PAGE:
Google, and its unofficial slogan, Don’t be evil, may be calling it quits in China due to repeated cyber-attacks (now being dubbed Aurora) that the company says originated within China’s borders. The attacks were reported to target up to 34 companies total, including Adobe Systems and other technology firms based in the U.S according to today’s Wall Street Journal.
Google’s Chief Legal Officer, David Drummond, made it clear in the company’s official statement that the attacks were deliberate, complex, and specifically targeted email accounts of human rights activists within China. Below is an excerpt from Mr. Drummond’s statement:
…we have evidence to suggest that a primary goal of the attackers was accessing the Gmail accounts of Chinese human rights activists. Based on our investigation to date we believe their attack did not achieve that objective. Only two Gmail accounts appear to have been accessed, and that activity was limited to account information (such as the date the account was created) and subject line, rather than the content of emails themselves.
Google.cn (the version for China) was released in January 2006 to offer more information to the country’s citizens, however there were restrictions and China required some results to be censored. The benefits of what the search engine could offer to millions of Chinese people outweighed the issues of censorship, and Google stated that it would abide by the nation’s laws and continue operations unless over-censorship and restrictions on Google’s services would force them to reconsider an approach to China. While not pointing fingers, the attacks were highly sophisticated and resulted in the theft of intellectual property from Google. Something that most information assurance professionals agree would be difficult to do as an amateur hacker from within China.
JP Morgan estimates that a pull out will mean a loss in up to $600 million in revenues this year, a figure that many pundits consider overstated. However, a Chinese market research firm claimed that Google earned over $140,000,000 USD in the first three quarters of 2008, and China’s search revenue potential is undisputed in the billions of dollars. Drummond calls these revenues “immaterial” and says the company’s entry into China “was never a financial move for us.”
Google’s official statement on the matter can be viewed here.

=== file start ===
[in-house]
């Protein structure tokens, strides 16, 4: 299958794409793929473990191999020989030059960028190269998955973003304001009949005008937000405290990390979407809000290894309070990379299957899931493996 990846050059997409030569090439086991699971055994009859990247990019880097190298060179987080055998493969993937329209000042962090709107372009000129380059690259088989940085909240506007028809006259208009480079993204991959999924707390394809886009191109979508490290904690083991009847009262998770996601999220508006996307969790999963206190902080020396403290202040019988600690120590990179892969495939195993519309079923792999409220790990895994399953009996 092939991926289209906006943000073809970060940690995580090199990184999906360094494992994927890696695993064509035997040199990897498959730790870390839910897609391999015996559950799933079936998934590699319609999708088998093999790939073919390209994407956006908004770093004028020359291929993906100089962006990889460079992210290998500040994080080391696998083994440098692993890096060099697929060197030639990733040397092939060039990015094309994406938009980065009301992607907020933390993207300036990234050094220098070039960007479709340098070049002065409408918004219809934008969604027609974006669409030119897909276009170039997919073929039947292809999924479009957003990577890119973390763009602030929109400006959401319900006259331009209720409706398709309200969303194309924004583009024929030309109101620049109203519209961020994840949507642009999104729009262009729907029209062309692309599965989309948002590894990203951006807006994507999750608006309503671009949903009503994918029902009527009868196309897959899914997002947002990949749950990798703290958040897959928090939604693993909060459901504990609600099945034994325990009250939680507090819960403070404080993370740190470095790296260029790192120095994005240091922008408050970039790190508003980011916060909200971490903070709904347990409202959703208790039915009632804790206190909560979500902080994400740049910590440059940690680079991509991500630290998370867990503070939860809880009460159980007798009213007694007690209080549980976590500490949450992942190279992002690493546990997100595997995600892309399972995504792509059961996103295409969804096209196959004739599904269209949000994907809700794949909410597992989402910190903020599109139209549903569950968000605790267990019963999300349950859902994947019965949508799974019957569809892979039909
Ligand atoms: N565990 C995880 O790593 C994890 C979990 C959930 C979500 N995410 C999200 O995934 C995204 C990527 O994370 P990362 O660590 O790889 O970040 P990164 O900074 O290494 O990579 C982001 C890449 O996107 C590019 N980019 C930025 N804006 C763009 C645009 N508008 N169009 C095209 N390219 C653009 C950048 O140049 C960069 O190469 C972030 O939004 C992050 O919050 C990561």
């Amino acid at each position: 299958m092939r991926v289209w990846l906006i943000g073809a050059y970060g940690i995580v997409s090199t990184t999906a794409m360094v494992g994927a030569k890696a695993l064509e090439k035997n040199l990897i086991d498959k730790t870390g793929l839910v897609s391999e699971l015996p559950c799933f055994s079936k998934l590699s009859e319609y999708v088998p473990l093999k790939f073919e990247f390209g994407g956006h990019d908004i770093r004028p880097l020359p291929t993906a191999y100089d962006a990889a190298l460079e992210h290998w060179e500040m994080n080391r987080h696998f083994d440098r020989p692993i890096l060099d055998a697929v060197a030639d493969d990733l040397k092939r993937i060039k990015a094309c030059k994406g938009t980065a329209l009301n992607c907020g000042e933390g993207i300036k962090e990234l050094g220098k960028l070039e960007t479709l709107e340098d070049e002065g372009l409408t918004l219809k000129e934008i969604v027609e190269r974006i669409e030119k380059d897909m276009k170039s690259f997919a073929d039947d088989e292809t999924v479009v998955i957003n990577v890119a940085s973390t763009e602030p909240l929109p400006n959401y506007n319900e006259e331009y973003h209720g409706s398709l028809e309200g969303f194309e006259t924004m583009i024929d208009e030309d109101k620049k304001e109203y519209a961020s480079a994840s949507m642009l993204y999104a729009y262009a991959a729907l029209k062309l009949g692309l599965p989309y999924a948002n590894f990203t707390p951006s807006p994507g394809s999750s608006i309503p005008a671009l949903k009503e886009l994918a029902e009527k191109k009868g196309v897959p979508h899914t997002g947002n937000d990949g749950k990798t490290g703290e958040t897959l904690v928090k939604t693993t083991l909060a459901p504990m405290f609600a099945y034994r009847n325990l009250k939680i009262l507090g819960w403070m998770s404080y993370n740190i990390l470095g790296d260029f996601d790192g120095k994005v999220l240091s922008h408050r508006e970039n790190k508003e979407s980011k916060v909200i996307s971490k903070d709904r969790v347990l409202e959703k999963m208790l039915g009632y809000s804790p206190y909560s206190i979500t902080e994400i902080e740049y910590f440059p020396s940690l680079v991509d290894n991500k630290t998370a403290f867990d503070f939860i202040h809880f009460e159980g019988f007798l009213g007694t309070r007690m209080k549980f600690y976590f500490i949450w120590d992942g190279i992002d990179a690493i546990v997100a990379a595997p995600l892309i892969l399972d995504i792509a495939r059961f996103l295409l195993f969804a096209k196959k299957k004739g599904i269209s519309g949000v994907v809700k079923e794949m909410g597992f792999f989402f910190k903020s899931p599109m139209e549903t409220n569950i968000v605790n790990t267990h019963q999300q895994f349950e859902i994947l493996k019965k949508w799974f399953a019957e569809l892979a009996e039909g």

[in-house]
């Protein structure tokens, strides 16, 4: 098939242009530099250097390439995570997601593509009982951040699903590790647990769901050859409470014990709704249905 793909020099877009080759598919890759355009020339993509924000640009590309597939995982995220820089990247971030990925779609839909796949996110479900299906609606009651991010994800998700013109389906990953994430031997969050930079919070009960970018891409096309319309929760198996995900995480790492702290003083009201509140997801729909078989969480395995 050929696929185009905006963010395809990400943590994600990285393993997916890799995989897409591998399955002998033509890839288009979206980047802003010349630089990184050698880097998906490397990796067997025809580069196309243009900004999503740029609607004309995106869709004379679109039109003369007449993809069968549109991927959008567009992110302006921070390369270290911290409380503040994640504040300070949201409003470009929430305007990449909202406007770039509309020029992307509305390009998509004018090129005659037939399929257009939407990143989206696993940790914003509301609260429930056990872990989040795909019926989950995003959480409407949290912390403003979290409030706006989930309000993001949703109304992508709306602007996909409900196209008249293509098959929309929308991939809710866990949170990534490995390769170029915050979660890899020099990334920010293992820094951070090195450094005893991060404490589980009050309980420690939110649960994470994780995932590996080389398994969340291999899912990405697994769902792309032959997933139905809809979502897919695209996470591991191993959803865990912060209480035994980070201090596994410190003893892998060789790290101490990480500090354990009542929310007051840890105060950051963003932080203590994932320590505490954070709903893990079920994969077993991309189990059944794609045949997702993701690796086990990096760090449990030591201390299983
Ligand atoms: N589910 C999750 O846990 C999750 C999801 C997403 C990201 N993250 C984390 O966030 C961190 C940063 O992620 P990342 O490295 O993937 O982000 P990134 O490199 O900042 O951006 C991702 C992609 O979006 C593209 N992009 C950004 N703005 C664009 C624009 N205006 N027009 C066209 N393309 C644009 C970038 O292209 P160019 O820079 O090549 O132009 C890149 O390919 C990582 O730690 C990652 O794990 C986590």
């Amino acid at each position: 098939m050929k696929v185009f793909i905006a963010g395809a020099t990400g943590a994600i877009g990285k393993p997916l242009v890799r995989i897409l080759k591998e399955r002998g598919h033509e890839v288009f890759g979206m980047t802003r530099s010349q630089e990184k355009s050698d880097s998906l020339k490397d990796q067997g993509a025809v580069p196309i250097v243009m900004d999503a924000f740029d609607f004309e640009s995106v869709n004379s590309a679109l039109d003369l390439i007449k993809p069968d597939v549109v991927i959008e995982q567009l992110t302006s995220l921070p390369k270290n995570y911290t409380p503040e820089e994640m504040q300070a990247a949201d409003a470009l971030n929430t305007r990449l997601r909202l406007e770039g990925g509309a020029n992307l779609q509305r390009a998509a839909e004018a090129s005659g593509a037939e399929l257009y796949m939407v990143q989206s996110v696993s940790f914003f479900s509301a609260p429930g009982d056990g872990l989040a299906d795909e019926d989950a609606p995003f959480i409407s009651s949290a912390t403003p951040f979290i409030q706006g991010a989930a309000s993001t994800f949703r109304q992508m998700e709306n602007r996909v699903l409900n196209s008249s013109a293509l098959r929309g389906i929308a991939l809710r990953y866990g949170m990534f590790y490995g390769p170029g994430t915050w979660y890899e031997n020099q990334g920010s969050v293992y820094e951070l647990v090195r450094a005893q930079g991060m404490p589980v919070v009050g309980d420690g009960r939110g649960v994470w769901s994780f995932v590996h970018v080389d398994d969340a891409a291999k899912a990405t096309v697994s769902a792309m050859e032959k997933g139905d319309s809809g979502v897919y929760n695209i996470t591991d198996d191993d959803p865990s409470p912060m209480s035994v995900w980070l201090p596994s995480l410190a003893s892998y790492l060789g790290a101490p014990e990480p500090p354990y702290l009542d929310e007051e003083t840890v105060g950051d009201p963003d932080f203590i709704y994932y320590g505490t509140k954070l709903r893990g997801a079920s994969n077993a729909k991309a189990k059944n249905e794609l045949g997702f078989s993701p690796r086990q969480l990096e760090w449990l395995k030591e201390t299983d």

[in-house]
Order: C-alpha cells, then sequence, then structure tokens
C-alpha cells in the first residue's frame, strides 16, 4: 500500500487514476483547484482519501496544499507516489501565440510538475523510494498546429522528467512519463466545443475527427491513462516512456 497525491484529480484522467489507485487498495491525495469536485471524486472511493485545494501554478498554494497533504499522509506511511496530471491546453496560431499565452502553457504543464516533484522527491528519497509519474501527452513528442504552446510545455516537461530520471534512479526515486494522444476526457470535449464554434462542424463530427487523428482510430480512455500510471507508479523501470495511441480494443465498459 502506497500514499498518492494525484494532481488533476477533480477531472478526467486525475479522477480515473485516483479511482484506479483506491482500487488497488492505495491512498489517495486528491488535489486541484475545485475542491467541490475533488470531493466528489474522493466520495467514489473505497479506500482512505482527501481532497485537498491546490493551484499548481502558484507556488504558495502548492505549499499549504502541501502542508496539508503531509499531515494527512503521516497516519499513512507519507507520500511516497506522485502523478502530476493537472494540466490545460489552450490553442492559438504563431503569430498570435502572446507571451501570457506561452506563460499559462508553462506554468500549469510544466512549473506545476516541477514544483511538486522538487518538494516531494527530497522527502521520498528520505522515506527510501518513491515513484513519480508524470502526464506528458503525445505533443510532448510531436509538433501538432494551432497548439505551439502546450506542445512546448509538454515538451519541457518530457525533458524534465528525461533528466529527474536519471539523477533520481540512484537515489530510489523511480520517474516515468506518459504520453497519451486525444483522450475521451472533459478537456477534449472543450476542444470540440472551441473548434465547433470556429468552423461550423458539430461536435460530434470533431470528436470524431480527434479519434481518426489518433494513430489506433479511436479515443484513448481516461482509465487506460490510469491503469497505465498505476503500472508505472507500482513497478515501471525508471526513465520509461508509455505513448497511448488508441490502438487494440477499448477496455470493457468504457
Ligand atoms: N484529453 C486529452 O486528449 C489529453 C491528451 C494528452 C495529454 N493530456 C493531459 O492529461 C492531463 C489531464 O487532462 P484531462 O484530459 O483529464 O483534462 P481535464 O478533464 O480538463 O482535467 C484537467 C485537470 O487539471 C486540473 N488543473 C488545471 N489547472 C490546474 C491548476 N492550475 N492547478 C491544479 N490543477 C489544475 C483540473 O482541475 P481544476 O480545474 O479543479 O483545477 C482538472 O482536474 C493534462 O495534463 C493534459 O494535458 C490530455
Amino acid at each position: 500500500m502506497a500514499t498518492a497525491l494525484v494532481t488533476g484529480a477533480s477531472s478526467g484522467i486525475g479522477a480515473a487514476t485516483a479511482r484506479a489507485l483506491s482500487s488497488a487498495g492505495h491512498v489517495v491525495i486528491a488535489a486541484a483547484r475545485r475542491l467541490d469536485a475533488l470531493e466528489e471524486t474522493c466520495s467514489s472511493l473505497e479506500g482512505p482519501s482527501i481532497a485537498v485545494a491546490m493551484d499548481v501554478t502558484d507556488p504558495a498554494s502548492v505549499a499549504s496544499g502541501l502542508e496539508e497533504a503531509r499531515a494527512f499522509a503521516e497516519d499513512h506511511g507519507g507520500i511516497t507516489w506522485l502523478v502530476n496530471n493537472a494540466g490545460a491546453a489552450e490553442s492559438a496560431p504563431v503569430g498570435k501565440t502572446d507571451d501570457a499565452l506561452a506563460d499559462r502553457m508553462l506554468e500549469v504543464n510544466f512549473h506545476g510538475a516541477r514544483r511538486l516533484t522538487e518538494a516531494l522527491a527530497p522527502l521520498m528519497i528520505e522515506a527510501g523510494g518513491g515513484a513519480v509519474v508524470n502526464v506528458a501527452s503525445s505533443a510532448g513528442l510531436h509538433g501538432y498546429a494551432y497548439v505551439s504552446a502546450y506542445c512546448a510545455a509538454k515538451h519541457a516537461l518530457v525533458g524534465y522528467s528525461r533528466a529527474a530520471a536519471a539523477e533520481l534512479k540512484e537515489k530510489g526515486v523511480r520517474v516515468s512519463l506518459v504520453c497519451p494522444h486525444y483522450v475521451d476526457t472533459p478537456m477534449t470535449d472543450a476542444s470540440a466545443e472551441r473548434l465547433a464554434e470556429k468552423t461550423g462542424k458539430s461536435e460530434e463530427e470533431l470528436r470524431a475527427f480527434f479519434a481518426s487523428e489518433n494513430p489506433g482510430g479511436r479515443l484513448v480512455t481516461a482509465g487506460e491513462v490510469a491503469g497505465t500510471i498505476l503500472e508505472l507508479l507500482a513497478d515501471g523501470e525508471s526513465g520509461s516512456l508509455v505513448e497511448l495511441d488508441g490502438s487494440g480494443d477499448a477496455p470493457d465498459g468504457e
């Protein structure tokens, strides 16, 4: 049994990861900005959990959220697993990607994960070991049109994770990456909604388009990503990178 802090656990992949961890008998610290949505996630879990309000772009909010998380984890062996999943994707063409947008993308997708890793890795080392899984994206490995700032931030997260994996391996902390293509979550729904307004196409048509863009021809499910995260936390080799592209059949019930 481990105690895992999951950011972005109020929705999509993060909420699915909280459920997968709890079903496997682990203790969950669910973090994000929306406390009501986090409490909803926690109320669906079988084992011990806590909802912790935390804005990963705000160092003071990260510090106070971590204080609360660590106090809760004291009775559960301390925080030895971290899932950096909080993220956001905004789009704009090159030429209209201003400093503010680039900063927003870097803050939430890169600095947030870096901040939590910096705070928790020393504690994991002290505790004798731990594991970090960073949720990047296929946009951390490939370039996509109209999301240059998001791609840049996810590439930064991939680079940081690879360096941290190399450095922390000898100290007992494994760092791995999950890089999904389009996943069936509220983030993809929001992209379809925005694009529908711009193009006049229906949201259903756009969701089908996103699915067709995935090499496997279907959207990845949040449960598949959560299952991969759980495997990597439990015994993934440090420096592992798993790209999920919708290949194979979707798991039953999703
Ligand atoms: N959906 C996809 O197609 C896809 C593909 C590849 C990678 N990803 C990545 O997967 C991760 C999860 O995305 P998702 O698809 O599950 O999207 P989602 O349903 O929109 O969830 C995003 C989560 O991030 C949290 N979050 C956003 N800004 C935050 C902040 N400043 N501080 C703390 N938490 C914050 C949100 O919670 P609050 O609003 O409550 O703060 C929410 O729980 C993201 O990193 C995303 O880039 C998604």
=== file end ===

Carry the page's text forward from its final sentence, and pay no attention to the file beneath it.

While companies are aligning with Google’s stance now, other tech giants from the U.S. fell on their swords when pressure from China meant millions in revenues, but at an inexcusable cost to humanity. On the eve of the 15th anniversary of the Tienanmen Square Massacre, the Chinese government forbid journalists from covering anything related to this anniversary. This notice was sent by email message. By clicking “forward” in his Yahoo! email account and sending the message to an offshore group promoting democracy in China, Shi Tao, might as well have hung a white flag from his apartment window. Mr. Tao’s email information was disclosed by Yahoo! giving Chinese police a roadmap to his front door. Shi Tao is now spending a 10 year sentence in a deplorable Chinese prison.
House Foreign Affairs Committee Chairman (and former holocaust survivor) Tom Lantos, hammered Yahoo’s executive team at a hearing where Yahoo allegedly provided false information to congress regarding the extent of knowledge held by Yahoo! and the nature of the investigation into Shi Tao by the Chinese government upon their request for information about his email account. In the hearing, Congressman Lantos urged Yahoo!’s Chief Executive Officer Jerry Yang and General Counsel Michael Callahan to beg forgiveness from the mother of Shi Tao, who happened to be sitting directly behind them in the first row. Representatives from Cisco, Microsoft, and Google were in the room.
See the verbatim statement from the late Chairman Lantos here.
China strong armed two American businessmen and the regime got what it wanted from Yahoo!, but this time there was a higher morale code, a promise Larry Page and Sergey Brin – the founders of Google – said they would uphold. Perhaps it was the upbringing of Page and Brin, both of Jewish decent and Brin emigrating from Russia when he was 6 years old, where his father was unable to become an astronomer due to Communist Party heads barring Jewish intellectuals from high professional ranks. Is it a sign of a new decade, a new outlook, and time for a major public company to remember the human element, set the hundreds of millions of dollars in revenue aside, and have the courage to say exactly why? Or maybe it was all part of the plan from the beginning; gain a stronghold in China, and use technology to bring about non-violent reform.
Regardless of what the reason is, today is a great day to be proud of what we hope to be the new Corporate America.